- Chambers isn’t even as honest as some of his fellow “ex-gay” boosters. I’ve noted before that a number of “ex-gay” ministries are abandoning their efforts to change sexual orientation, and instead encouraging gay to “live chaste lives.” Some are even considering retiring the “ex-gay” label itself. But in his new book Chambers closes even that door, suggesting that even a celibate gay life is “sinful”. So either he doesn’t know that “reparative therapy” has a surprisingly low conversion rate, or he doesn’t care. Or both.
- But don’t take it from me. Take it from the former “ex-gay,” in an article that says “You can’t make a fish fly, but you can chuck them across the room and make them think, for just a little while, that they can.
That level of deception merely puts Chambers on par with certain wannabe presidential candidates who claim same-sex marriage is a danger to children, despite a new wave of research suggesting that children of same-sex parents fare as well as other kids developmentally. The article in the Wisconsin State Journal even goes so far as to say these kids may do better because they were undoubtedly wanted, since gay couples tend not to have “accidental” pregnancies, and have to go to great lengths (and jump through a lot of flaming hoops) to become parents via adoption of IVF.
- Of course, we’re talking about people divorced enough to think that being gay is “the root cause of AIDS,despite evidence to the contrary.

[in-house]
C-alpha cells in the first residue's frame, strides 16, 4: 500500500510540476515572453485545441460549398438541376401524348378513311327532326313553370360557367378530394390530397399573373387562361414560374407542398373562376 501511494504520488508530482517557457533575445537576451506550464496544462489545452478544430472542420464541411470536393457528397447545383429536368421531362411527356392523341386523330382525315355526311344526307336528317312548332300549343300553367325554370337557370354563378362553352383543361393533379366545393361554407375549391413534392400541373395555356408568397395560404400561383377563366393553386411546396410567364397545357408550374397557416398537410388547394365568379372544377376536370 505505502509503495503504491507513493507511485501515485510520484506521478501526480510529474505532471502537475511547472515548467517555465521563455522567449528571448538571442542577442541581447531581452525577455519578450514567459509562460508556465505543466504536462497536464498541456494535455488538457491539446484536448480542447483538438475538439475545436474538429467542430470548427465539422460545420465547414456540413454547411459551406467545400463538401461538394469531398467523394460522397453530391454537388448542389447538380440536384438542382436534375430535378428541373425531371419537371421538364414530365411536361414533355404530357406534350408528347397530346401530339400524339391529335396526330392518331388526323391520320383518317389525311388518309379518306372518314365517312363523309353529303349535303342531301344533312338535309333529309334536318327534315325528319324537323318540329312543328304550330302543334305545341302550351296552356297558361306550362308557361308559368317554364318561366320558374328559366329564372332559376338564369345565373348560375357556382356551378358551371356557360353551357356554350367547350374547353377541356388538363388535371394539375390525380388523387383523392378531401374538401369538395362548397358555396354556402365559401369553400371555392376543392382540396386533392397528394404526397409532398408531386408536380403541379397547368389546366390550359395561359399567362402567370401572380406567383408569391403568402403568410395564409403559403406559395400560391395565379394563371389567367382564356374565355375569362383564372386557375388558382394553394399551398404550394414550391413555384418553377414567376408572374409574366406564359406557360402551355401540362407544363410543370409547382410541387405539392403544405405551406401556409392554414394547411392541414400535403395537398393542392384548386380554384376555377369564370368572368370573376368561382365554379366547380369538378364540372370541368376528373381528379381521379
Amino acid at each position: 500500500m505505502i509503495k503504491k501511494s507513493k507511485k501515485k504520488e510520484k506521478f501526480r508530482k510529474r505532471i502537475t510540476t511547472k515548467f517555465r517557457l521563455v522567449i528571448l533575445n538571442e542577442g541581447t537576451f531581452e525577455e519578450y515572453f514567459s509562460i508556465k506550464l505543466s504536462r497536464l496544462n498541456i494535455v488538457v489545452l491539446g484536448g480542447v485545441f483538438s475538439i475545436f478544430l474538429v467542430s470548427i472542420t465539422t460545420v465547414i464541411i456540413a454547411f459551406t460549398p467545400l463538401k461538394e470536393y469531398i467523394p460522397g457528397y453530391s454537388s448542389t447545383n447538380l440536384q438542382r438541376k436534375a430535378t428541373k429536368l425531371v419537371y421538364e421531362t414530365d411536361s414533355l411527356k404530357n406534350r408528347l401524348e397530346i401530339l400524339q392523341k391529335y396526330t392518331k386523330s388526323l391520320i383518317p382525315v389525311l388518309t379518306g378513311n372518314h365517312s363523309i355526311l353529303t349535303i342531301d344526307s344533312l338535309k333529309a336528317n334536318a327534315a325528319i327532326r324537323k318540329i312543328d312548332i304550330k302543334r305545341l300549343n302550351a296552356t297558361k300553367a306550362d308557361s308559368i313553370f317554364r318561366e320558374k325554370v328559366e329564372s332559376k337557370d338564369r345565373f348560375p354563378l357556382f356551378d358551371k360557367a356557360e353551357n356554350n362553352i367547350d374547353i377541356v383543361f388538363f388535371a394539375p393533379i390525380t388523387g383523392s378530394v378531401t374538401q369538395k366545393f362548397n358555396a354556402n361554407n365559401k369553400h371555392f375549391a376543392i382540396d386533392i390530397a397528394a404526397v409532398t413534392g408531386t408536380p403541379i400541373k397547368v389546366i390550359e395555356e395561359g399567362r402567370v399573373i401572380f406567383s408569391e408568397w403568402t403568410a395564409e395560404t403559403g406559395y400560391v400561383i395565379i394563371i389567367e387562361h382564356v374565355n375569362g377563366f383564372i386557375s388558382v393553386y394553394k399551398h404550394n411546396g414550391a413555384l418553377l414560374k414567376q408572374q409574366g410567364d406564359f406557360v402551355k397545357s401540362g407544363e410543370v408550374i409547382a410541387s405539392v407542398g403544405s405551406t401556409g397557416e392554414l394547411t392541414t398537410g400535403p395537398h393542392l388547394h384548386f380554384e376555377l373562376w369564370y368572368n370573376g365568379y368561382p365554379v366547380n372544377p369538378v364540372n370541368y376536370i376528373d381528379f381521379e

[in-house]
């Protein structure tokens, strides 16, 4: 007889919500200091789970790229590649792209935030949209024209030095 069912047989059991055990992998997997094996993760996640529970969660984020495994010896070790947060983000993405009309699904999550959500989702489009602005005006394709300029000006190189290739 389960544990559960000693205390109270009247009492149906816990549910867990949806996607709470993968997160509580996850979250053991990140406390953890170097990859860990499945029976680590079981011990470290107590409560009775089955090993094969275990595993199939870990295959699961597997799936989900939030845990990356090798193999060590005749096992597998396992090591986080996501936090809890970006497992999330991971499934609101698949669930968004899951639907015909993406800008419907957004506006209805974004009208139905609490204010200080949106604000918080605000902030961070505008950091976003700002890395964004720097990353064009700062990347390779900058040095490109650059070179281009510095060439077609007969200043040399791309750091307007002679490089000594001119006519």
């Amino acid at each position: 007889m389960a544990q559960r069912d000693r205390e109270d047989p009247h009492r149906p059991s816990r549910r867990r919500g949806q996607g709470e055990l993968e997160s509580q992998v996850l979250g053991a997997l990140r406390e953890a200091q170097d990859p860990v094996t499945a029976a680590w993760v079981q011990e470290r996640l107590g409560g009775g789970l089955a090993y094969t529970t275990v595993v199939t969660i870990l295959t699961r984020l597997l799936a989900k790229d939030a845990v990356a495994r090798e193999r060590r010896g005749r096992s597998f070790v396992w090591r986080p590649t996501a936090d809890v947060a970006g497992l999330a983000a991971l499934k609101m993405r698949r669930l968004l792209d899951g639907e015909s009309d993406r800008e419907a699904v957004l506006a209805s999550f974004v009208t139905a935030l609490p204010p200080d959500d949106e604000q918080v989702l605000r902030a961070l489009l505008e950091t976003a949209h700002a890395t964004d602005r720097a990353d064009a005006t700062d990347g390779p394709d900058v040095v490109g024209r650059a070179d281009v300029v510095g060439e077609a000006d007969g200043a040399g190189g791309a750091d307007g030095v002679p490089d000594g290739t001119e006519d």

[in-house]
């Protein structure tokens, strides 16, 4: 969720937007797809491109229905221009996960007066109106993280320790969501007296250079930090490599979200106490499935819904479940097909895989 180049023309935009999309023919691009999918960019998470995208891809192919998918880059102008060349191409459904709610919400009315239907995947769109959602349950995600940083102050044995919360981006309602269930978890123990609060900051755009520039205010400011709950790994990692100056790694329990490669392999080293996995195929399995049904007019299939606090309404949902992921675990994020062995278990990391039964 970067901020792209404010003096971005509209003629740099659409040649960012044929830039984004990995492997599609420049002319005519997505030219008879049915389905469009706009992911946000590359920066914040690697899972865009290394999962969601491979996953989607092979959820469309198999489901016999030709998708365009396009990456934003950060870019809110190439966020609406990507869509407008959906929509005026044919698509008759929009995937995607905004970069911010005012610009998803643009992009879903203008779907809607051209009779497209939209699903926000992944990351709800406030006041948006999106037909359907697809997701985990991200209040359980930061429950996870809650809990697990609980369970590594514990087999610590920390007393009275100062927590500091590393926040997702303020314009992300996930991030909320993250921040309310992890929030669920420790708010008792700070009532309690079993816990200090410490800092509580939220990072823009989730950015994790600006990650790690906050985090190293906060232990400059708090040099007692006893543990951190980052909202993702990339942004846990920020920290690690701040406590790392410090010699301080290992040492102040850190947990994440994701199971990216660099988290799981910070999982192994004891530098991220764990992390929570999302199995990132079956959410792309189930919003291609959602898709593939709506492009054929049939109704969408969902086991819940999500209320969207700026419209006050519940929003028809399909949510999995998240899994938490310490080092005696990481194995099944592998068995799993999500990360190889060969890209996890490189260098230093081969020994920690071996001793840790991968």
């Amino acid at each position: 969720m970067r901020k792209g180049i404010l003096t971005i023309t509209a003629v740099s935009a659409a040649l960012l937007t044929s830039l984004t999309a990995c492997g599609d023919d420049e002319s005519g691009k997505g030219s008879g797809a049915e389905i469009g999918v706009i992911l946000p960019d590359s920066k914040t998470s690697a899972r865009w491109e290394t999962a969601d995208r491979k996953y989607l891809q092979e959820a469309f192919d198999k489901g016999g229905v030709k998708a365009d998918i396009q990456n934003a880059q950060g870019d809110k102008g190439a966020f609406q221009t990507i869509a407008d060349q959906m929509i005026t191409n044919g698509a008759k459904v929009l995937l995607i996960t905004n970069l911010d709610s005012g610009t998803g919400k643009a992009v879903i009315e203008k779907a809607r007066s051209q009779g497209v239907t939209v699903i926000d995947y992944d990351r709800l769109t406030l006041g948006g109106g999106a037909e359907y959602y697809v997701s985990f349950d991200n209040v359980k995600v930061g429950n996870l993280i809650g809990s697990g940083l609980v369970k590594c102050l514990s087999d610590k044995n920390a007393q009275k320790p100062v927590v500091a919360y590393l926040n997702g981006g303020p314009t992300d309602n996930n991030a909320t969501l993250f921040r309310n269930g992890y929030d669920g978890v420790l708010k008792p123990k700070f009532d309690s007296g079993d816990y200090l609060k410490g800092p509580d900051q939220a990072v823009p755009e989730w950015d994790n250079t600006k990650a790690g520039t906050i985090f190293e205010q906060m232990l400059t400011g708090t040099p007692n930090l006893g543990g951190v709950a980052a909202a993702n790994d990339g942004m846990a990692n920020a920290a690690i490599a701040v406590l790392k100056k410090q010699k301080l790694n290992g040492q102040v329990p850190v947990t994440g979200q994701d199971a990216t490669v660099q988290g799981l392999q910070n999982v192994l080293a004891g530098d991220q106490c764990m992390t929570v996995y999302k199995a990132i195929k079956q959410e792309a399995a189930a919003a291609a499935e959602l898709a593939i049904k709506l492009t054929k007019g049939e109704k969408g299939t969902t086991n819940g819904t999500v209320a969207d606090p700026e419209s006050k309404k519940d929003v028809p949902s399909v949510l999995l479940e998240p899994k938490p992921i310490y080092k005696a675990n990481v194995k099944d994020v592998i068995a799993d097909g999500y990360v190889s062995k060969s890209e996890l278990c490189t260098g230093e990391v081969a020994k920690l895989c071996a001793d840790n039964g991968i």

- Wisconsin has its hands full though, not only is it facing a vote on an anti-gay marriage amendment, but it’s also facing a growth in the population of gay couples. Let’s hope they’re all registered to vote and they all have a ride to the polls.
- And wclathe [DK] brings news that the pro-con gap for the Wisconsin amendment is narrowing, and there’s even been an increase in opposition to Virginia’s amendment.
Our kids, according to some of these people would be better off in single parent homes or in foster care than in home with two loving parents of the same sex. Maybe they don’t hate us. Maybe they just hate our kids.
And if they don’t hate our kids, they they at least hate gay kids enough to not prevent gay teen suicide.
But to get back to Scalia, criminalize same-sex activity and you put the kibosh on most gay families, because the criminalization of their relationships would be enough to deny them access to adoption or IVF. It might eve be used to take their children away, as happened to Sharon Bottoms who lost custody of her son back in days before Lawrence v. Texas, because Virginia’s sodomy laws defined her as a “habitual felon”.
- If they don’t hate us and our families, why are they working overtime in Oklahoma to restore a law that prohibited recognition of adoptions by same-sex couples in the state, or from other states? Imagine for a moment that crossing state lines means your child is not your child, and you have no legal rights as a parent in that state?